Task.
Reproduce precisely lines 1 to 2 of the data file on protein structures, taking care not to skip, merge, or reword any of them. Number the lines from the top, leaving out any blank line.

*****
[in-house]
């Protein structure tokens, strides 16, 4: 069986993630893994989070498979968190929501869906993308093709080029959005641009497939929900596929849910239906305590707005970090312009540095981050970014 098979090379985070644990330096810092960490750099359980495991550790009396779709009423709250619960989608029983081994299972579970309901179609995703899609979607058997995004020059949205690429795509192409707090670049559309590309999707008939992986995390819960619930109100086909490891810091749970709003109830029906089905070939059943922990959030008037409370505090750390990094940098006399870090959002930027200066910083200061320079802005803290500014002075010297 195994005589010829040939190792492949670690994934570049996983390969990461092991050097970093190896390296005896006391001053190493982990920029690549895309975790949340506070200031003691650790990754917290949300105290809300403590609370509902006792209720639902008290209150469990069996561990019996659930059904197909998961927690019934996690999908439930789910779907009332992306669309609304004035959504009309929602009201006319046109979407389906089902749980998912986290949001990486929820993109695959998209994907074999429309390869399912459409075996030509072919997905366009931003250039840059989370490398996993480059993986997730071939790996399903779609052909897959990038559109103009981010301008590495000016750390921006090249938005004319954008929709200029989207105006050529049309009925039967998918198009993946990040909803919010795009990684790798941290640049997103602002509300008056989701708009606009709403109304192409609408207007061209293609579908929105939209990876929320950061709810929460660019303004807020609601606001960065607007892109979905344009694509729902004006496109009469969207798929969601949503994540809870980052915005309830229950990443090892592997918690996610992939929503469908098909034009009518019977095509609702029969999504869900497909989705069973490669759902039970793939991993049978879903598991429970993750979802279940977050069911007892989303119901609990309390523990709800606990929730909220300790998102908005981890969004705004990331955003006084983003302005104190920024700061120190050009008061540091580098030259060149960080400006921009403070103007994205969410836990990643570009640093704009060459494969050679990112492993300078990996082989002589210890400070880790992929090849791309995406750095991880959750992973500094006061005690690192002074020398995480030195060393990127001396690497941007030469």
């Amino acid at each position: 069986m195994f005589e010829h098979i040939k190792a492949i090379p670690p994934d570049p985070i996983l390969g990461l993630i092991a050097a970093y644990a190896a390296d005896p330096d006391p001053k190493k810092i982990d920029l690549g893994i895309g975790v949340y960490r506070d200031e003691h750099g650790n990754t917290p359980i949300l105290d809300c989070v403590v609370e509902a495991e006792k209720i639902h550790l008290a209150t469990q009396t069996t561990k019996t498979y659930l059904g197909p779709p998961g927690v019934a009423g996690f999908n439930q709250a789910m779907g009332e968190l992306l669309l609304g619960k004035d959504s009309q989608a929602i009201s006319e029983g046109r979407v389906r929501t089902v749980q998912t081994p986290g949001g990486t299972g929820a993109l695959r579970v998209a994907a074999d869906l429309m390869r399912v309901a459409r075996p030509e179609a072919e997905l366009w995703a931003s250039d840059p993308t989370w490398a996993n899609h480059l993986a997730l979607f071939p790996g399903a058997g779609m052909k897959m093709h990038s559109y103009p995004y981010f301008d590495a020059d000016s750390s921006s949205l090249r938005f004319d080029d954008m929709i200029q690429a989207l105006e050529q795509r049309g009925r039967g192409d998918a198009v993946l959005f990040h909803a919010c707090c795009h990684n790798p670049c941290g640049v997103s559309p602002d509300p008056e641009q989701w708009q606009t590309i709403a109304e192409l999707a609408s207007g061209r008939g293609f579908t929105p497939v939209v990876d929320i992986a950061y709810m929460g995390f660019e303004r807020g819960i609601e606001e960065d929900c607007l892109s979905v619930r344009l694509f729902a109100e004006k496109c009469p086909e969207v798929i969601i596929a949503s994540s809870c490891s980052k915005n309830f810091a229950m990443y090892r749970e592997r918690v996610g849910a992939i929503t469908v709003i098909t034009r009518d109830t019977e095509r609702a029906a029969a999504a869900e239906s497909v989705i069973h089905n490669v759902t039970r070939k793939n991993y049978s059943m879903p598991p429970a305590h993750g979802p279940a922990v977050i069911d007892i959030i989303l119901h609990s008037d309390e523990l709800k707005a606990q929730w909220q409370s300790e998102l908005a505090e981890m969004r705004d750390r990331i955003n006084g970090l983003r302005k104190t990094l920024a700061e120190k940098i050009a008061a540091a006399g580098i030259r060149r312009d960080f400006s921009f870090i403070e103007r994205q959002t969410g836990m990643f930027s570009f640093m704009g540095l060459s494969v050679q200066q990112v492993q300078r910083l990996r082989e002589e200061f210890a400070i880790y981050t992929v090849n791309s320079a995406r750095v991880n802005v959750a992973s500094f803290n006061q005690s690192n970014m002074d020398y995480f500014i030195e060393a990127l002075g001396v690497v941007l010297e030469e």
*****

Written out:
[in-house]
């Protein structure tokens, strides 16, 4: 069986993630893994989070498979968190929501869906993308093709080029959005641009497939929900596929849910239906305590707005970090312009540095981050970014 098979090379985070644990330096810092960490750099359980495991550790009396779709009423709250619960989608029983081994299972579970309901179609995703899609979607058997995004020059949205690429795509192409707090670049559309590309999707008939992986995390819960619930109100086909490891810091749970709003109830029906089905070939059943922990959030008037409370505090750390990094940098006399870090959002930027200066910083200061320079802005803290500014002075010297 195994005589010829040939190792492949670690994934570049996983390969990461092991050097970093190896390296005896006391001053190493982990920029690549895309975790949340506070200031003691650790990754917290949300105290809300403590609370509902006792209720639902008290209150469990069996561990019996659930059904197909998961927690019934996690999908439930789910779907009332992306669309609304004035959504009309929602009201006319046109979407389906089902749980998912986290949001990486929820993109695959998209994907074999429309390869399912459409075996030509072919997905366009931003250039840059989370490398996993480059993986997730071939790996399903779609052909897959990038559109103009981010301008590495000016750390921006090249938005004319954008929709200029989207105006050529049309009925039967998918198009993946990040909803919010795009990684790798941290640049997103602002509300008056989701708009606009709403109304192409609408207007061209293609579908929105939209990876929320950061709810929460660019303004807020609601606001960065607007892109979905344009694509729902004006496109009469969207798929969601949503994540809870980052915005309830229950990443090892592997918690996610992939929503469908098909034009009518019977095509609702029969999504869900497909989705069973490669759902039970793939991993049978879903598991429970993750979802279940977050069911007892989303119901609990309390523990709800606990929730909220300790998102908005981890969004705004990331955003006084983003302005104190920024700061120190050009008061540091580098030259060149960080400006921009403070103007994205969410836990990643570009640093704009060459494969050679990112492993300078990996082989002589210890400070880790992929090849791309995406750095991880959750992973500094006061005690690192002074020398995480030195060393990127001396690497941007030469």